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Tuesday
Mar102009

Pricing, Costing and Cost-tuning PaaS

Geva Perry posts an interesting piece about perspectives on how the cloud pricing models might affect application architectures. 

One of the more interesting thoughts this kicked off for me is that a well-instrumented, granular IaaS or PaaS platform offers the application architect and the IT manager a reasonable means of regular evaluation of application efficiency.  If used as such, the detailed bill from your *aaS provider becomes a means of providing successive visits to the cost-efficiency of your app based on real usage.  As Geva puts it, "...your real-time bill from your cloud provider will scream at you if a certain aspect of your application is particularly expensive, and it will do so at a very granular level, such as database reads and writes."

This starts to suggest that, as both an architect's iterative refinement tool and as an IT manager's cost-management / SLA tool, a dashboard that calls out major changes or the loci in an application that have responsibility for the greatest absolute cost or greatest variation in cost (based on usage patterns) would be a very useful product (... no doubt, delivered as a service!). 

Does anyone currently provide this kind of application cost monitoring, tied specifically to the architectural modules that make up a cloud based application?

Thinking Out Cloud: Cloud Pricing and Application Architecture

  1. It's a pay-per-use model. Any optimization of resource utilization, big or small, will yield cost-savings proportional to the resource savings.
  2. It is typically component based pricing. In AWS, for example, there are separate charges for CPU/hours, incoming and outgoing data charges for the servers, separate charges for the use of the local disk on the server (EBS), charges for storage (storage volume and bandwidth), charges for the message queue service, etc.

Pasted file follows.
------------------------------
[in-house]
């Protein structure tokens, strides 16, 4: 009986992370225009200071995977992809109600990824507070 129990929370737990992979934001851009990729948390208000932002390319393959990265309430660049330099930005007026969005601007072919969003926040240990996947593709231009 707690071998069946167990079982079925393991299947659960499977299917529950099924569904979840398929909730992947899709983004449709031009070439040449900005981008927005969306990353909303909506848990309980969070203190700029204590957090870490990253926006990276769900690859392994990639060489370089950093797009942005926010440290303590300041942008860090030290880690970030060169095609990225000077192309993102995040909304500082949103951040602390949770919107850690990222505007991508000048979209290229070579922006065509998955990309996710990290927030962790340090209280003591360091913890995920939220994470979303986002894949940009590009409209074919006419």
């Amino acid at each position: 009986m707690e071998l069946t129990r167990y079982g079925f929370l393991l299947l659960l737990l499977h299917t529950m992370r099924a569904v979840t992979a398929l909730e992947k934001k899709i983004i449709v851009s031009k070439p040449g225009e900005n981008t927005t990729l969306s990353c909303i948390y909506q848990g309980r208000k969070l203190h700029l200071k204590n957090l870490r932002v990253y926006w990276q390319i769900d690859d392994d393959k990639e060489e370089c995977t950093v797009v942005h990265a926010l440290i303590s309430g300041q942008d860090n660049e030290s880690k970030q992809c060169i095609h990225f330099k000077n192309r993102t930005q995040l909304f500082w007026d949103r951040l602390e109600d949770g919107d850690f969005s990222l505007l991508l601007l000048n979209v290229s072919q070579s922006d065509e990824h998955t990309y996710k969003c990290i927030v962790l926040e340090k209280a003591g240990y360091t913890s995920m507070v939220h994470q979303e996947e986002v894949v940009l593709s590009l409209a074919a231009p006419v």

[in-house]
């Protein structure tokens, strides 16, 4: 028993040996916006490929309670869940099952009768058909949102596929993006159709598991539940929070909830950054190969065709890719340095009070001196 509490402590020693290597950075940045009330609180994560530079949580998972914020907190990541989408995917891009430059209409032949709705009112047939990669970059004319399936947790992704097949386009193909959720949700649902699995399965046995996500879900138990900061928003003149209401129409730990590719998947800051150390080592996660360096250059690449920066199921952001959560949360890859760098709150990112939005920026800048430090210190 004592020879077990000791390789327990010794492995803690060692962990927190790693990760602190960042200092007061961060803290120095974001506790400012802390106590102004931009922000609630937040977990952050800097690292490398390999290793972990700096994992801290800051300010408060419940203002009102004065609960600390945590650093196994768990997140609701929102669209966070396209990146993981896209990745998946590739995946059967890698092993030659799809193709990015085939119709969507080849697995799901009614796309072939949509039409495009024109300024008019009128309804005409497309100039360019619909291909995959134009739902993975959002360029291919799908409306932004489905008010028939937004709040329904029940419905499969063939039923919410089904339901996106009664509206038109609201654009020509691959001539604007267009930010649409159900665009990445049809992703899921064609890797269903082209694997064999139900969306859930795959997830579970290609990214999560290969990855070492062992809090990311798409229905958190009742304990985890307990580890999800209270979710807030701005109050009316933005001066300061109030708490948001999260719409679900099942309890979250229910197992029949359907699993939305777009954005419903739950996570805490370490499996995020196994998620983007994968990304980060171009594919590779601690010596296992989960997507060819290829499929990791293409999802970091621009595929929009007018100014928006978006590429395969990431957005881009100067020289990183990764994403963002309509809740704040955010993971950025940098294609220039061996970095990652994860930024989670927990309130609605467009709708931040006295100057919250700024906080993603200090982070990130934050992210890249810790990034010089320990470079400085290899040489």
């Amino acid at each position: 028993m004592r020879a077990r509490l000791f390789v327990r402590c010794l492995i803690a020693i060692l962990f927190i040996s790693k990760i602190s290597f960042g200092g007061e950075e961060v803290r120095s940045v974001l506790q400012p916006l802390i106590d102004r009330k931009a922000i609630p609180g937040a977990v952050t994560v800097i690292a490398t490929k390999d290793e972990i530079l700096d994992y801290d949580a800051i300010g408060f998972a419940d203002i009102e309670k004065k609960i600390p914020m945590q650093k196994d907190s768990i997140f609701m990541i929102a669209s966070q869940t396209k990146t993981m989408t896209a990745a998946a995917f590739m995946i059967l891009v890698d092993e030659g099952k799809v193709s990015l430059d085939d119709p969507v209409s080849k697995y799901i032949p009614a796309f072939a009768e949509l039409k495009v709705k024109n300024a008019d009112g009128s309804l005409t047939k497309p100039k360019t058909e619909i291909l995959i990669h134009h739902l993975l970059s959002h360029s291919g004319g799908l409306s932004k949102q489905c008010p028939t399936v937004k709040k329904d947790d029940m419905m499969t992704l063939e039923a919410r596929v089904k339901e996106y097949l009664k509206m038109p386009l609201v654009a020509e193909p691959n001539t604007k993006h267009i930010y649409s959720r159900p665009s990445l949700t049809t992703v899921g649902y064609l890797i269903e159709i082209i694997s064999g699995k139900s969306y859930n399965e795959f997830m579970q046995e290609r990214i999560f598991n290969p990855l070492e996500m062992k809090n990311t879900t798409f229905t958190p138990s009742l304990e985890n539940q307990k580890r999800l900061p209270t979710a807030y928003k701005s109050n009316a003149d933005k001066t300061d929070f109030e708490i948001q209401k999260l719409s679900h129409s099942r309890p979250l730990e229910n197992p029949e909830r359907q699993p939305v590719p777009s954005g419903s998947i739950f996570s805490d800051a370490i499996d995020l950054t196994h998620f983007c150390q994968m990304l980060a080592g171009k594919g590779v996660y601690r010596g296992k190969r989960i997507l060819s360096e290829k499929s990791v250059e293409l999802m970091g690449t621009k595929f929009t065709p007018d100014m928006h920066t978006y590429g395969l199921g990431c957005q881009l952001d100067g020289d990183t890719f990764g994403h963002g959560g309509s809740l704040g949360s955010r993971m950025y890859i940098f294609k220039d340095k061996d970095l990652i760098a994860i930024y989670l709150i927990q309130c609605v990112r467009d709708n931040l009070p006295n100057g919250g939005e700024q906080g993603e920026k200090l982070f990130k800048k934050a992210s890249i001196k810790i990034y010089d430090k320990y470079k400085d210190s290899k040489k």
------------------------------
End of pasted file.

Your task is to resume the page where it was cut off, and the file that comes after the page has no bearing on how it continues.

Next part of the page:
3. You get a real-time bill broken down by exact usage of components (at least on AWS).

In other words, whether you were planning on it or not, your real-time bill from your cloud provider will scream at you if a certain aspect of your application is particularly expensive, and it will do so at a very granular level, such as database reads and writes. And any improvements you make will have a direct result. If you reduce database reads and writes by 10% those charges will go down by 10%.

This is, of course, very different than the current prevailing model of pricing by discrete "server units" in a traditional data center or a dedicated hosting environment. Meaning, if you reduce database operations by 10%, you still own or rent that server. The changes will have no effect on cost. Sure, if you have a very large application that runs on 100 or 1,000 servers, tan such an optimization can yield some savings and very large-scale apps generally do receive a much more thorough cost analysis, but again, typically as an afterthought and not at such a granular level.

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